This weekend is the 5 year anniversary of my ski accident where I broke my leg and the emergency surgery where something went wrong. It has been 5 years since I had the full functioning of my left foot and it has changed my life to say the least. I've had some time to reflect on the shifts and have found a new understanding of what wholeness feels like and a deep reservoir of compassion for living life. This informs my work with clients who are going through any kind of difficult transition or medical trauma.
In an interview on the On Being podcast, Matthew Sanford says, "The places we don't feel in ourselves are graceful, not lost. They are not absence, they are presence." I feel this deeply right now as I type. I was catapulted into this new relationship with my body by an acquired disability. There are things I can no longer do like run, downhill ski, and certain yoga poses and that is a true loss. I've learned to be an advocate for my body and emotions and don't feel like I need to be "fixed" or that I am "broken" in any way. I may not ever get full functioning back, but there has been a beautiful healing transformation in my being. I am learning about the aliveness that lives in the quiet, deep, stillness of my foot.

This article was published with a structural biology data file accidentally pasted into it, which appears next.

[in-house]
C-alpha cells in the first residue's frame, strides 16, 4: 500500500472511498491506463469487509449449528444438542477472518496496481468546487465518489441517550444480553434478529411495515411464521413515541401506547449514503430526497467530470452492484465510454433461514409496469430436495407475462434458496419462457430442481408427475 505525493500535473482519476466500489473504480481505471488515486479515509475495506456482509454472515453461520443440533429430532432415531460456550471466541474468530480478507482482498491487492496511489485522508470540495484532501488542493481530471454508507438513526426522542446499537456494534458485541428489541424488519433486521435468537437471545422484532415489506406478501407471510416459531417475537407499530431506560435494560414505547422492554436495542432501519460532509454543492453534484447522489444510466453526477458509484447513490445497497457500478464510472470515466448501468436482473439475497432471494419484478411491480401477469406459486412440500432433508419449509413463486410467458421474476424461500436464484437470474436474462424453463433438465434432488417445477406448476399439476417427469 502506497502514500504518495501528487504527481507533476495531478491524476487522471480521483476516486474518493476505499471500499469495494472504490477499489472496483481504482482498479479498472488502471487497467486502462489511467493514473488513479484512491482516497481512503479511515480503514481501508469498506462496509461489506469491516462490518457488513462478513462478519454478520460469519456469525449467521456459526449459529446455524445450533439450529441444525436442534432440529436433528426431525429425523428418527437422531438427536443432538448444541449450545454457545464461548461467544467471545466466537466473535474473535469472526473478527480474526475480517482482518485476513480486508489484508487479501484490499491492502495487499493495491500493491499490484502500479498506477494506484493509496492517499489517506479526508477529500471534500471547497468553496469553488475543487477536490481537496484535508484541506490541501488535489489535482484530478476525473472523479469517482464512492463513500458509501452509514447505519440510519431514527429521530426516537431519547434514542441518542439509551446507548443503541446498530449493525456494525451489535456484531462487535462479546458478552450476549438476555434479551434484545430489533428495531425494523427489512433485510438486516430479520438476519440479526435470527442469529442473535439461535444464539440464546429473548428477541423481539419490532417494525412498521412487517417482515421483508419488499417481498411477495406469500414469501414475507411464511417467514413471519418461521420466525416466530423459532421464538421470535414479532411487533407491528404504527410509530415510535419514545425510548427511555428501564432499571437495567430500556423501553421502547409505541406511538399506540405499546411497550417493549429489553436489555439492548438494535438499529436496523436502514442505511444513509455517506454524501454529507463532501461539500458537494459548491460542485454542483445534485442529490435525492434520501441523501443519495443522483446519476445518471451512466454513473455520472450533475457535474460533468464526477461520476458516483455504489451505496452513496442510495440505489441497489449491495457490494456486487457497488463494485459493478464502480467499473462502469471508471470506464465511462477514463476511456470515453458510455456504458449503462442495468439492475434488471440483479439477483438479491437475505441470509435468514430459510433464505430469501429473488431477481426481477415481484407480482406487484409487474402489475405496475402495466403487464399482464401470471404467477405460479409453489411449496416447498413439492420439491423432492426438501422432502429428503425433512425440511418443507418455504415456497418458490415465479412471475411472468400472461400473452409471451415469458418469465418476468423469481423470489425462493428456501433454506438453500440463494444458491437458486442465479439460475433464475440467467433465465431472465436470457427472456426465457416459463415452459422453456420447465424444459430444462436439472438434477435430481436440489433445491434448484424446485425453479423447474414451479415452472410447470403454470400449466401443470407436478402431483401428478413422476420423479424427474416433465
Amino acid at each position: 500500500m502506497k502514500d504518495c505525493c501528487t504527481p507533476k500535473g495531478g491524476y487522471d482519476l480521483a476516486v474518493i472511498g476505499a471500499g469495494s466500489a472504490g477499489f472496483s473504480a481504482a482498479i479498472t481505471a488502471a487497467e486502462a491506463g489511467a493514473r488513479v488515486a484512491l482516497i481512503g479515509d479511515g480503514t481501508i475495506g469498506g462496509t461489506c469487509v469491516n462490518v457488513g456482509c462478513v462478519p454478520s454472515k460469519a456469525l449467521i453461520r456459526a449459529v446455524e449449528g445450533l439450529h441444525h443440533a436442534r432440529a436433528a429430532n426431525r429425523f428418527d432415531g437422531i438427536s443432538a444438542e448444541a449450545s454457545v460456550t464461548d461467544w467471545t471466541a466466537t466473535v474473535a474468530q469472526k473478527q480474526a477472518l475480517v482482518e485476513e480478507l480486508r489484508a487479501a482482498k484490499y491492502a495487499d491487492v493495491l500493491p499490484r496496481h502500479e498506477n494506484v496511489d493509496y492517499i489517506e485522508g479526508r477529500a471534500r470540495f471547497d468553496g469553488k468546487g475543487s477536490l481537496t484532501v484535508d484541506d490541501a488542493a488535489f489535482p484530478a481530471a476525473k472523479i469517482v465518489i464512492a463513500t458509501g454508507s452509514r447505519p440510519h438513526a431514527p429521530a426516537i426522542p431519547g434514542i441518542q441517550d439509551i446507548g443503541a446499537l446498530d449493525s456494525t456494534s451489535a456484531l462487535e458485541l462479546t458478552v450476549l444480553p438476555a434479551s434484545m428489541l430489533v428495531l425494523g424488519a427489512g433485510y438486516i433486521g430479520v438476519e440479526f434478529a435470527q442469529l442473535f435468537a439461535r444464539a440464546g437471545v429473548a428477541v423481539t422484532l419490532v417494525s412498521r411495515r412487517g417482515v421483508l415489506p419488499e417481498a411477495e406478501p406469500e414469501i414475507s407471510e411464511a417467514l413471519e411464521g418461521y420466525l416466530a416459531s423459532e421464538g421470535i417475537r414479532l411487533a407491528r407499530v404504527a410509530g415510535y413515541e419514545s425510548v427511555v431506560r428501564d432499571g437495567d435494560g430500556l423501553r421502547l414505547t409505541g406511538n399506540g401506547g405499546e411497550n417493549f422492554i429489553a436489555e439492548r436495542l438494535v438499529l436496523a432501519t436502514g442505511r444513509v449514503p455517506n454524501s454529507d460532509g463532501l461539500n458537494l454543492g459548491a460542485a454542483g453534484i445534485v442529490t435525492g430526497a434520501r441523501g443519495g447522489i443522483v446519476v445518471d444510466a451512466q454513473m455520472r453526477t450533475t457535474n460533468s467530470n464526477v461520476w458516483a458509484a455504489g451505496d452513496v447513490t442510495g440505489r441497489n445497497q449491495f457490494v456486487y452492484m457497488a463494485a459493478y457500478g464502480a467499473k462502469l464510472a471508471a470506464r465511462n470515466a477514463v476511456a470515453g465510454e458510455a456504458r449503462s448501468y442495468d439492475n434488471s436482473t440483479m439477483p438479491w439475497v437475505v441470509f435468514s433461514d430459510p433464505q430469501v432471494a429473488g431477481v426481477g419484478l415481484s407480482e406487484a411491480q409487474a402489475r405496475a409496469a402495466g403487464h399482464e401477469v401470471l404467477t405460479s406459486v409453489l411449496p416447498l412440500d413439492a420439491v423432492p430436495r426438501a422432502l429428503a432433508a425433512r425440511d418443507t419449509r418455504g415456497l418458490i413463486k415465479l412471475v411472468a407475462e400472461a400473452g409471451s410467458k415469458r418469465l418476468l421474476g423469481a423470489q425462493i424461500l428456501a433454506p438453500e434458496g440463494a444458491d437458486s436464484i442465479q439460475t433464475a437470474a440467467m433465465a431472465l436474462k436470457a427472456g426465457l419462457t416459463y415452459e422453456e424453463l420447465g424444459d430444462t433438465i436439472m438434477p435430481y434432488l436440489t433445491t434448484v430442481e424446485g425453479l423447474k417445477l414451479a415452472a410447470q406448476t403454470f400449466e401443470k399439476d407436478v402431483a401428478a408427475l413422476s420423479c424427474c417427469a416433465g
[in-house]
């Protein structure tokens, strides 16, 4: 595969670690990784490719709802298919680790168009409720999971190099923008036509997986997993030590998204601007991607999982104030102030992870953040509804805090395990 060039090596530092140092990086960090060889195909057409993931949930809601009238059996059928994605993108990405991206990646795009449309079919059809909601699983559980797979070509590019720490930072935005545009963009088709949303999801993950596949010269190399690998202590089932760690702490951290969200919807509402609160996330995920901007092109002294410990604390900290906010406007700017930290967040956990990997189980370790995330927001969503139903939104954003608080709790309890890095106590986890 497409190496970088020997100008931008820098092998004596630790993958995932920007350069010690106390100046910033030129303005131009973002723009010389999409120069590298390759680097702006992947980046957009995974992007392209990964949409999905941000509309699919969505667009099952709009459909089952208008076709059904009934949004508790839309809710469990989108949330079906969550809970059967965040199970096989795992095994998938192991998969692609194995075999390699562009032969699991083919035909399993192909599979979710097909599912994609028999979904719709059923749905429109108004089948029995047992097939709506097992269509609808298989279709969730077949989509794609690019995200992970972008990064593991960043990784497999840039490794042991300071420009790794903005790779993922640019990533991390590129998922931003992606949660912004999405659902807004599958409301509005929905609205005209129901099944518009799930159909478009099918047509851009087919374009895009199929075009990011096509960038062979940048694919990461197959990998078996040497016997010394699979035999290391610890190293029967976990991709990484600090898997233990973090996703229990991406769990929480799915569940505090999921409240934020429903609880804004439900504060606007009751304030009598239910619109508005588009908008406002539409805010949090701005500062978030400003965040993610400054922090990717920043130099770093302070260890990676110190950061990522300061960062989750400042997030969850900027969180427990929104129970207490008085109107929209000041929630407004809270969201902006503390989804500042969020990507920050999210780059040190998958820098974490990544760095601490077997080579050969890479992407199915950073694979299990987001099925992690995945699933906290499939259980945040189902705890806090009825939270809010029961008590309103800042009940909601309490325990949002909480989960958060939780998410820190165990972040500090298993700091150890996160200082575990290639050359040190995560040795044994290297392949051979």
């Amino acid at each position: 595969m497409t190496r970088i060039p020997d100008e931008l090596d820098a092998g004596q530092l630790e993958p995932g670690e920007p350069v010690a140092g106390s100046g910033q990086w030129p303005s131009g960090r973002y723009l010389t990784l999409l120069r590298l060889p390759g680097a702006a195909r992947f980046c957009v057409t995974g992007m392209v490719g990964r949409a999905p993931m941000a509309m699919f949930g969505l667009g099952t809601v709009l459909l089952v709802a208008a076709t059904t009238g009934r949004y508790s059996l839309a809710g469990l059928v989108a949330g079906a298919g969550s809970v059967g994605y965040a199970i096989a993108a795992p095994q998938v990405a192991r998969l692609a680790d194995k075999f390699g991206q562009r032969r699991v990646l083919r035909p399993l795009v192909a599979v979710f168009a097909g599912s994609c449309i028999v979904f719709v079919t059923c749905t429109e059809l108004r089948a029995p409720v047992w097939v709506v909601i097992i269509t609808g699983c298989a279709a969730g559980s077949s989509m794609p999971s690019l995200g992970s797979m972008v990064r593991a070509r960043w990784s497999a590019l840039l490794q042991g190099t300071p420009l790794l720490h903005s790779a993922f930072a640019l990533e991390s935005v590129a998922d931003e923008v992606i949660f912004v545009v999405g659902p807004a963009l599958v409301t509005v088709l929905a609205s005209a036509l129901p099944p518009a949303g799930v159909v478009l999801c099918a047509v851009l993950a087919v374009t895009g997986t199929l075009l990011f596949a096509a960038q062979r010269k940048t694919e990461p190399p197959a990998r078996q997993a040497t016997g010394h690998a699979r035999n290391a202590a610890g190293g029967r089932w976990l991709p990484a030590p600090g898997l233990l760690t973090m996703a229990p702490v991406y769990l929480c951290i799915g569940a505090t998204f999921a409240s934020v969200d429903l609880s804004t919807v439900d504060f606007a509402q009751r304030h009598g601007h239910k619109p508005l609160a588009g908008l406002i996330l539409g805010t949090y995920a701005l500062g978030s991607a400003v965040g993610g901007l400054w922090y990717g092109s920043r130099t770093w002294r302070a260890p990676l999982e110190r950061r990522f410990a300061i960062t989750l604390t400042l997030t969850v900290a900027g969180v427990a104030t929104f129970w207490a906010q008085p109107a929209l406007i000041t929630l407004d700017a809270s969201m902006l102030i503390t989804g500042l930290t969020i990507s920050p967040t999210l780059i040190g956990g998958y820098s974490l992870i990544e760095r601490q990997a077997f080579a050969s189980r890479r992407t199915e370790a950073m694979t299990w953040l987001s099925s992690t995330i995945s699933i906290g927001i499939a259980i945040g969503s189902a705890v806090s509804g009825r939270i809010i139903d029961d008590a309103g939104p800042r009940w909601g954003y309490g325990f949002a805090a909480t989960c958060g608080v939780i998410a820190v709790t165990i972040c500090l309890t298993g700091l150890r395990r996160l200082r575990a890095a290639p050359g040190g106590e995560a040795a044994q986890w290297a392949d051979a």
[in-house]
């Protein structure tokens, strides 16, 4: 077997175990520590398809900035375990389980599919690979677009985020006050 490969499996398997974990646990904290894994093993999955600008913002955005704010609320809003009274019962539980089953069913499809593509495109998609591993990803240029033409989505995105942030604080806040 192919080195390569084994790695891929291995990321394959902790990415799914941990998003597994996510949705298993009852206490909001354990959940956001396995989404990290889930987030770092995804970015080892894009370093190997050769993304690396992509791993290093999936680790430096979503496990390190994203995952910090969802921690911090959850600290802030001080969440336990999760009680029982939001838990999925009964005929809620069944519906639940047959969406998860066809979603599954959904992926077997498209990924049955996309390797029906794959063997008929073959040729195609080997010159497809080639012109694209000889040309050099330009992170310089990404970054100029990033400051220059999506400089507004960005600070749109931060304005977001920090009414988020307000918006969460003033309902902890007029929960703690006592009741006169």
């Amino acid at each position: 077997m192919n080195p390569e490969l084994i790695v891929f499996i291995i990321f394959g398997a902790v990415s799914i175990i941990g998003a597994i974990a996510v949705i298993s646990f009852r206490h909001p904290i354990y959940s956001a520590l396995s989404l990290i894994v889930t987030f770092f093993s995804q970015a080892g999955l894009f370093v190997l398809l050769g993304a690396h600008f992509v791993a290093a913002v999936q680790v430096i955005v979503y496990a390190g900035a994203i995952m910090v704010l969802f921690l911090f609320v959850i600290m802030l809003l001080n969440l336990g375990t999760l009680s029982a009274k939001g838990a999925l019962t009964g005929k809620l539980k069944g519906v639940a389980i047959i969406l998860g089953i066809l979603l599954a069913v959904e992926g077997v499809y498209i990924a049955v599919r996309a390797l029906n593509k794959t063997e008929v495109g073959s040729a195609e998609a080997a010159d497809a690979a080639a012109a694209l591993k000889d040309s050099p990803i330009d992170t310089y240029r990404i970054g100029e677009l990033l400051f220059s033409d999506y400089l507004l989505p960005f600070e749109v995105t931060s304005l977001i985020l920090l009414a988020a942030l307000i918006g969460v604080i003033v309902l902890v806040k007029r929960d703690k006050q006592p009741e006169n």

Caroline Myss writes, "We are not meant to stay wounded. We are supposed to move through our tragedies and challenges and to help each other move through the many painful episodes of our lives. By remaining stuck in the power of our wounds, we block our own transformation. We overlook the greater gifts inherent in our wounds — the strength to overcome them and the lessons that we are meant to receive through them. Wounds are the means through which we enter the hearts of other people. They are meant to teach us to become compassionate and wise."
Aging and death is inevitable, but what if we are meant to be empowered and connected through that fact. Perhaps there are gifts and strengths inside challenging experiences if we choose to look for them.
Stillness after the storm, East Fairfield, Vermont